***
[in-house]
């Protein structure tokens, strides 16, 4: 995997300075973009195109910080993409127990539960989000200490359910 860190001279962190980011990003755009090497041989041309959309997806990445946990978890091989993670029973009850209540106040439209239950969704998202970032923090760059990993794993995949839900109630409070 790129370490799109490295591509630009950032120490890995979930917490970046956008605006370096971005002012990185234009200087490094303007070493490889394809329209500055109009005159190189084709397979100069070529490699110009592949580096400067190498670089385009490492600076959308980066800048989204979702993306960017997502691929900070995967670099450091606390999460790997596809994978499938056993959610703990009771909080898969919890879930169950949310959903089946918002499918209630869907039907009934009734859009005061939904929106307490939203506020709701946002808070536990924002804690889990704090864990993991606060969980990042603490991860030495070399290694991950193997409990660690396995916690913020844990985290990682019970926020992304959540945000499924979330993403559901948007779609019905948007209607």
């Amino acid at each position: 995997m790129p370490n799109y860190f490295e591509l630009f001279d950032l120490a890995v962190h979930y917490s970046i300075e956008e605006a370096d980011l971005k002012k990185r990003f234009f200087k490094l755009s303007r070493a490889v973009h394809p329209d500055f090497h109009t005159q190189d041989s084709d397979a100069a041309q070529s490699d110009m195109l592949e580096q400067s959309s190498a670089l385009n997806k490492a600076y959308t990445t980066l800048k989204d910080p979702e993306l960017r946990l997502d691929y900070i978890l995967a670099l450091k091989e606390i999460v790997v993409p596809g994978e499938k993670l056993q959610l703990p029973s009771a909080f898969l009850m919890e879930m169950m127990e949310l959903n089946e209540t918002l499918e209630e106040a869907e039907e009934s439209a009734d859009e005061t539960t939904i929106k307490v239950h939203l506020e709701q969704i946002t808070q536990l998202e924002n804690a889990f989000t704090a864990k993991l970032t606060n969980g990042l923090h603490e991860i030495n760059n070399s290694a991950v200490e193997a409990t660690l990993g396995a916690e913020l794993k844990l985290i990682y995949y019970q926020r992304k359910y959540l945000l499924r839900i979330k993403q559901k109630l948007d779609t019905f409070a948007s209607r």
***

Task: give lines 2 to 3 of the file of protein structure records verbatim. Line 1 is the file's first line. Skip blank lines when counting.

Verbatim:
């Protein structure tokens, strides 16, 4: 995997300075973009195109910080993409127990539960989000200490359910 860190001279962190980011990003755009090497041989041309959309997806990445946990978890091989993670029973009850209540106040439209239950969704998202970032923090760059990993794993995949839900109630409070 790129370490799109490295591509630009950032120490890995979930917490970046956008605006370096971005002012990185234009200087490094303007070493490889394809329209500055109009005159190189084709397979100069070529490699110009592949580096400067190498670089385009490492600076959308980066800048989204979702993306960017997502691929900070995967670099450091606390999460790997596809994978499938056993959610703990009771909080898969919890879930169950949310959903089946918002499918209630869907039907009934009734859009005061939904929106307490939203506020709701946002808070536990924002804690889990704090864990993991606060969980990042603490991860030495070399290694991950193997409990660690396995916690913020844990985290990682019970926020992304959540945000499924979330993403559901948007779609019905948007209607």
């Amino acid at each position: 995997m790129p370490n799109y860190f490295e591509l630009f001279d950032l120490a890995v962190h979930y917490s970046i300075e956008e605006a370096d980011l971005k002012k990185r990003f234009f200087k490094l755009s303007r070493a490889v973009h394809p329209d500055f090497h109009t005159q190189d041989s084709d397979a100069a041309q070529s490699d110009m195109l592949e580096q400067s959309s190498a670089l385009n997806k490492a600076y959308t990445t980066l800048k989204d910080p979702e993306l960017r946990l997502d691929y900070i978890l995967a670099l450091k091989e606390i999460v790997v993409p596809g994978e499938k993670l056993q959610l703990p029973s009771a909080f898969l009850m919890e879930m169950m127990e949310l959903n089946e209540t918002l499918e209630e106040a869907e039907e009934s439209a009734d859009e005061t539960t939904i929106k307490v239950h939203l506020e709701q969704i946002t808070q536990l998202e924002n804690a889990f989000t704090a864990k993991l970032t606060n969980g990042l923090h603490e991860i030495n760059n070399s290694a991950v200490e193997a409990t660690l990993g396995a916690e913020l794993k844990l985290i990682y995949y019970q926020r992304k359910y959540l945000l499924r839900i979330k993403q559901k109630l948007d779609t019905f409070a948007s209607r």